One of the most important things to get right when arranging strings for a pop track (or even rock or folk) track is having the insight into how much or little to add and whether the ‘weight’ of the strings is appropriate to the qualities inherent in the track.
Real strings should enhance, enrich and embellish a song, without dominating or being so fancy that the ear is drawn to them and away from the vocal line / other instrumentation. Sometimes writing less does add more and occasionally a sparse string timbre can be ideal to bring out the textures of a more subtle song – a bit like applying a hint of natural looking makeup rather than thick black eyeliner!
Occasionally a client will envisage a huge symphonic string orchestra sound that could be full in it’s own right but in the final mix could be moved back so that it sounds more distant while retaining the orchestral feel. A good example of this would be a powerful rock song or anything that already has lots of other instruments in it and can literally take the weight of a big string section. A string arranger has to think rather like an architect – if strings are applied too heavily onto a delicate song, then the overall structure of the piece can buckle.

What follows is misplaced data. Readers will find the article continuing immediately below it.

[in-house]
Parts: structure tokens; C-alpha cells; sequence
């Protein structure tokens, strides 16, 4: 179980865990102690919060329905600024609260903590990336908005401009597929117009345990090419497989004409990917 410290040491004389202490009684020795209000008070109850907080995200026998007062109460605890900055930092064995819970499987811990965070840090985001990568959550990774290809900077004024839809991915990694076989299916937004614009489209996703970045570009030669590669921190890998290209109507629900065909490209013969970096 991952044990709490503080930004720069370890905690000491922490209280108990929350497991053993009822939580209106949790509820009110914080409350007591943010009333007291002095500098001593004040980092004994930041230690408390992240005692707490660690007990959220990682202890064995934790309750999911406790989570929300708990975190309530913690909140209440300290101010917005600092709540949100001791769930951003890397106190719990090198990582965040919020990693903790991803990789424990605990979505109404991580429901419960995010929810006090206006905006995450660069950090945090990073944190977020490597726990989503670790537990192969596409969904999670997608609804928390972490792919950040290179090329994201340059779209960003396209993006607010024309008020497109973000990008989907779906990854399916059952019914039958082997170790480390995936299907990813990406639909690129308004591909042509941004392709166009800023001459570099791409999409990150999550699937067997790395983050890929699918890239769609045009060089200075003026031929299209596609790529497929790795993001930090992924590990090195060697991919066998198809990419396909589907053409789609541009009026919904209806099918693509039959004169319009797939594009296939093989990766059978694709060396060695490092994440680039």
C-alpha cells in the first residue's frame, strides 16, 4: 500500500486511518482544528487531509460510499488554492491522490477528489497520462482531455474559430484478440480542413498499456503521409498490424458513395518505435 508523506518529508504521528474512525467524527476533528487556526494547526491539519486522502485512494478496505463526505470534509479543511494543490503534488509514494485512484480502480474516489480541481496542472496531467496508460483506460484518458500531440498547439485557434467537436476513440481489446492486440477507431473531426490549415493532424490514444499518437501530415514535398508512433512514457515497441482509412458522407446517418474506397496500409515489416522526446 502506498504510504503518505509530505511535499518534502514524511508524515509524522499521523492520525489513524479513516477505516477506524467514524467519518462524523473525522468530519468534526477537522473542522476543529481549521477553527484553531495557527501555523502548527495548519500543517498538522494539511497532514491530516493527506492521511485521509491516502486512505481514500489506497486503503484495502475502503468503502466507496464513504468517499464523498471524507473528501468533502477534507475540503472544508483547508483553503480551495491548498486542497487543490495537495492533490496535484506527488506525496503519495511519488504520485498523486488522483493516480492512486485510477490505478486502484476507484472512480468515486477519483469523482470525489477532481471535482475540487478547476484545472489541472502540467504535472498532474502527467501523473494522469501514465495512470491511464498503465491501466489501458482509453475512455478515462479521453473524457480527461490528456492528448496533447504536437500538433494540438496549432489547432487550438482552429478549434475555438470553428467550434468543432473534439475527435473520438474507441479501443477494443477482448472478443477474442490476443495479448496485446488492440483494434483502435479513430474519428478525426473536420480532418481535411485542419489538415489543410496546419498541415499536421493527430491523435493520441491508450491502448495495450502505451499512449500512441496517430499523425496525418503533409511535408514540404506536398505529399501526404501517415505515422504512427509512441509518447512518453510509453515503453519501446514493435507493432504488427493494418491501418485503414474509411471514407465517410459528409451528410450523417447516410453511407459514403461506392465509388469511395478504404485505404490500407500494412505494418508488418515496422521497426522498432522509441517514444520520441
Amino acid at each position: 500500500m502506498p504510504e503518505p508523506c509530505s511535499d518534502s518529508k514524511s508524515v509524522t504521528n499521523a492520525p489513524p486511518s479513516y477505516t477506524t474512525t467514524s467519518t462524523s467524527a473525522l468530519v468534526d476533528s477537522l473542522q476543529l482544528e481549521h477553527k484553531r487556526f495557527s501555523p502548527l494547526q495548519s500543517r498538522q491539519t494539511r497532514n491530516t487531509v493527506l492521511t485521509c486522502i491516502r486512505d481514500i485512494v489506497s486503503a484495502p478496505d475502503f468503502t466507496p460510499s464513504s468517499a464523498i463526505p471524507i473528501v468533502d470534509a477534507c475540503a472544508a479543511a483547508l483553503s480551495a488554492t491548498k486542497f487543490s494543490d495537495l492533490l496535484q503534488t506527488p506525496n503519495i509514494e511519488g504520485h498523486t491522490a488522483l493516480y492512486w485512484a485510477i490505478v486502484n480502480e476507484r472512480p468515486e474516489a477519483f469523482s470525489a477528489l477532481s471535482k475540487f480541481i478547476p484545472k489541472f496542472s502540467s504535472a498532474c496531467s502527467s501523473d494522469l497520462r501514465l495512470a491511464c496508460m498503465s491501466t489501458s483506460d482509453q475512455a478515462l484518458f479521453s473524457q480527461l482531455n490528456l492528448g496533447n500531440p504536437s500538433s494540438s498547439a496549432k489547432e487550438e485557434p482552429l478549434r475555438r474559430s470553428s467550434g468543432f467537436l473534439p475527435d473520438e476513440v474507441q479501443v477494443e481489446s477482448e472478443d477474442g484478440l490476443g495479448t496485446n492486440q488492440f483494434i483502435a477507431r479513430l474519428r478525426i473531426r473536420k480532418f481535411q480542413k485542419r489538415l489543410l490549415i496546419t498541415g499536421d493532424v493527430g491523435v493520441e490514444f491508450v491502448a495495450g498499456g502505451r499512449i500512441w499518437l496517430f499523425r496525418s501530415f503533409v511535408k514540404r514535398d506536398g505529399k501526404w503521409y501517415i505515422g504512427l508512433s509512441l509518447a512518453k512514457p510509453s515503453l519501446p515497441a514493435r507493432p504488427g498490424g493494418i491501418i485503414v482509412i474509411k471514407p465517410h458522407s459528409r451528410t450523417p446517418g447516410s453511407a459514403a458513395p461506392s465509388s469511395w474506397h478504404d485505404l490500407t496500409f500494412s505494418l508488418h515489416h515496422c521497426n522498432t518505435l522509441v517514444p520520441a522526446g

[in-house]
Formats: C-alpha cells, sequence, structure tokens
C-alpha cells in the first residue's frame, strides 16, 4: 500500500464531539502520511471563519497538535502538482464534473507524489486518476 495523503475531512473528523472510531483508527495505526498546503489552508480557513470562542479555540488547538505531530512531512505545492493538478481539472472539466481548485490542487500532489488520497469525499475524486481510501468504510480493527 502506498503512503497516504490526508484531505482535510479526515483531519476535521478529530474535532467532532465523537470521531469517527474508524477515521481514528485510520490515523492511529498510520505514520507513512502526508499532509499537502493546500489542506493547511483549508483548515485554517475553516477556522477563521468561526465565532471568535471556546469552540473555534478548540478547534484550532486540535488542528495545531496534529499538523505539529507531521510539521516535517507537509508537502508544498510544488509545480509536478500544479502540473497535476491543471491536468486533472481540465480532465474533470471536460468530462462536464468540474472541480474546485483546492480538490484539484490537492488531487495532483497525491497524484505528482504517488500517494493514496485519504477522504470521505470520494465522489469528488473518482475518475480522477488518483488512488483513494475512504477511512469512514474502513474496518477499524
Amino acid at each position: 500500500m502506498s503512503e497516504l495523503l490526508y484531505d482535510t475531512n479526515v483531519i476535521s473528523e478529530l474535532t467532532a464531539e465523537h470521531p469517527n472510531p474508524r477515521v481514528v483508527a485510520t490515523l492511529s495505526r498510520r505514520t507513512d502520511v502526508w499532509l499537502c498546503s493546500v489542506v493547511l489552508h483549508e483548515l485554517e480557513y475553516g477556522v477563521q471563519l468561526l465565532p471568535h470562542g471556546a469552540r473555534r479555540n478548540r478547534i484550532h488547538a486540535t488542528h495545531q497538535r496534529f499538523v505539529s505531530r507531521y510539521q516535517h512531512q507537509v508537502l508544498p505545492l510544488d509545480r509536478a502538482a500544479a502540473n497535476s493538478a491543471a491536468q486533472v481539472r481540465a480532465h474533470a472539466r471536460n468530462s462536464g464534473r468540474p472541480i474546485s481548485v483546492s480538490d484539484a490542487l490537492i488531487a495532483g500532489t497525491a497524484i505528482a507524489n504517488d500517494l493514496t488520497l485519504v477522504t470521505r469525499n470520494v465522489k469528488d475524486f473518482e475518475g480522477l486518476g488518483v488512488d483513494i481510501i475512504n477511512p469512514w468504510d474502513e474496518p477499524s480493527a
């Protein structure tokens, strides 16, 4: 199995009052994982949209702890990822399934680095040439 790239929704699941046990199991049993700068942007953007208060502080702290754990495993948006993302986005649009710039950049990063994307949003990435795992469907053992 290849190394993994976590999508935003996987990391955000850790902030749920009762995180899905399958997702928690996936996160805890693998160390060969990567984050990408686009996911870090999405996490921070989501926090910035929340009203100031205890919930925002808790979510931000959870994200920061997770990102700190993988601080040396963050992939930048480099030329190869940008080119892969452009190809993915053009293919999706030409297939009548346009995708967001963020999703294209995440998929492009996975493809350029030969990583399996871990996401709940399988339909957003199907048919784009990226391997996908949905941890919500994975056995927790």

In a lighter track, where the strings are going to be quite forward in the mix, they should weave between the vocal lines, rather than doing something elaborate at the same time as the vocal melody. Any intricate writing could occur between verses to add variety and life to the track and if chords are written, the spacings need to allow the melody line to breath. As an example, using lower chords or solo cello / viola parts can compliment a higher or female voice whereas a lighter, higher chord in the violins can frame lower melodic lines or give more of a shimmering effect over a track.
Tags: arranging strings for a pop song, folk strings, powerful string sound, singer songwriter strings, string orchestra for rock music, strings for folk music, subtle string sound, the weight of strings, writing for violins, writing string parts for a pop song